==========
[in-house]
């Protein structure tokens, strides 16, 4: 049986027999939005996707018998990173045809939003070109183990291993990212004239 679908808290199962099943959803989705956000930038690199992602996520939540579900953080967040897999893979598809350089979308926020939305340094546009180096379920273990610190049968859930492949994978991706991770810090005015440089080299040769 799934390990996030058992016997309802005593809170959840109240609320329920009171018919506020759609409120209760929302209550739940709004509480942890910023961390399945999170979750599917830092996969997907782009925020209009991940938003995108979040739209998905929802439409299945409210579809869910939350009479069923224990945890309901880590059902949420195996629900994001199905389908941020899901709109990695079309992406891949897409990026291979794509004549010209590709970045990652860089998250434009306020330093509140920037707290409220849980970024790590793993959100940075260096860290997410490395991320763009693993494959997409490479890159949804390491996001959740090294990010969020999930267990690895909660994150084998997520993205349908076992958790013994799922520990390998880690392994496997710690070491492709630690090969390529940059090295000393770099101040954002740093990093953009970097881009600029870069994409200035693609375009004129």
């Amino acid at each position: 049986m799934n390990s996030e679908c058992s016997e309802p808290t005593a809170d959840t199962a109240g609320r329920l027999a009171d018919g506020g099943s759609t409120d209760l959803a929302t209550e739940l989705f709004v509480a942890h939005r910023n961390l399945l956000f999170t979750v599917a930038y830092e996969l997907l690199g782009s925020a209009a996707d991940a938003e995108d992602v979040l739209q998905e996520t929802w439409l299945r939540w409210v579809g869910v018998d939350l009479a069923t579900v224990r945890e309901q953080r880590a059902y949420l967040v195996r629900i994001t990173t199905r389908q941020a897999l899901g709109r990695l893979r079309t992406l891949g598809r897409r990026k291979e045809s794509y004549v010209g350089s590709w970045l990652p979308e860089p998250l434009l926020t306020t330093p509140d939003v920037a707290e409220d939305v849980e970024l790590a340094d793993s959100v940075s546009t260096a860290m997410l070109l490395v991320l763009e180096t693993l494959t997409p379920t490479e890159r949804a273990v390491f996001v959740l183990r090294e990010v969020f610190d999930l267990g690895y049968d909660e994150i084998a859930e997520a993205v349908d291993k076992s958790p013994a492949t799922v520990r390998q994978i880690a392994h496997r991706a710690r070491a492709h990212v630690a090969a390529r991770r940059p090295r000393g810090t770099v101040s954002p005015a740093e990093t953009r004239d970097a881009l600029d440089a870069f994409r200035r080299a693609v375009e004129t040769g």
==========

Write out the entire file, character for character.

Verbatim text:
[in-house]
């Protein structure tokens, strides 16, 4: 049986027999939005996707018998990173045809939003070109183990291993990212004239 679908808290199962099943959803989705956000930038690199992602996520939540579900953080967040897999893979598809350089979308926020939305340094546009180096379920273990610190049968859930492949994978991706991770810090005015440089080299040769 799934390990996030058992016997309802005593809170959840109240609320329920009171018919506020759609409120209760929302209550739940709004509480942890910023961390399945999170979750599917830092996969997907782009925020209009991940938003995108979040739209998905929802439409299945409210579809869910939350009479069923224990945890309901880590059902949420195996629900994001199905389908941020899901709109990695079309992406891949897409990026291979794509004549010209590709970045990652860089998250434009306020330093509140920037707290409220849980970024790590793993959100940075260096860290997410490395991320763009693993494959997409490479890159949804390491996001959740090294990010969020999930267990690895909660994150084998997520993205349908076992958790013994799922520990390998880690392994496997710690070491492709630690090969390529940059090295000393770099101040954002740093990093953009970097881009600029870069994409200035693609375009004129």
């Amino acid at each position: 049986m799934n390990s996030e679908c058992s016997e309802p808290t005593a809170d959840t199962a109240g609320r329920l027999a009171d018919g506020g099943s759609t409120d209760l959803a929302t209550e739940l989705f709004v509480a942890h939005r910023n961390l399945l956000f999170t979750v599917a930038y830092e996969l997907l690199g782009s925020a209009a996707d991940a938003e995108d992602v979040l739209q998905e996520t929802w439409l299945r939540w409210v579809g869910v018998d939350l009479a069923t579900v224990r945890e309901q953080r880590a059902y949420l967040v195996r629900i994001t990173t199905r389908q941020a897999l899901g709109r990695l893979r079309t992406l891949g598809r897409r990026k291979e045809s794509y004549v010209g350089s590709w970045l990652p979308e860089p998250l434009l926020t306020t330093p509140d939003v920037a707290e409220d939305v849980e970024l790590a340094d793993s959100v940075s546009t260096a860290m997410l070109l490395v991320l763009e180096t693993l494959t997409p379920t490479e890159r949804a273990v390491f996001v959740l183990r090294e990010v969020f610190d999930l267990g690895y049968d909660e994150i084998a859930e997520a993205v349908d291993k076992s958790p013994a492949t799922v520990r390998q994978i880690a392994h496997r991706a710690r070491a492709h990212v630690a090969a390529r991770r940059p090295r000393g810090t770099v101040s954002p005015a740093e990093t953009r004239d970097a881009l600029d440089a870069f994409r200035r080299a693609v375009e004129t040769g």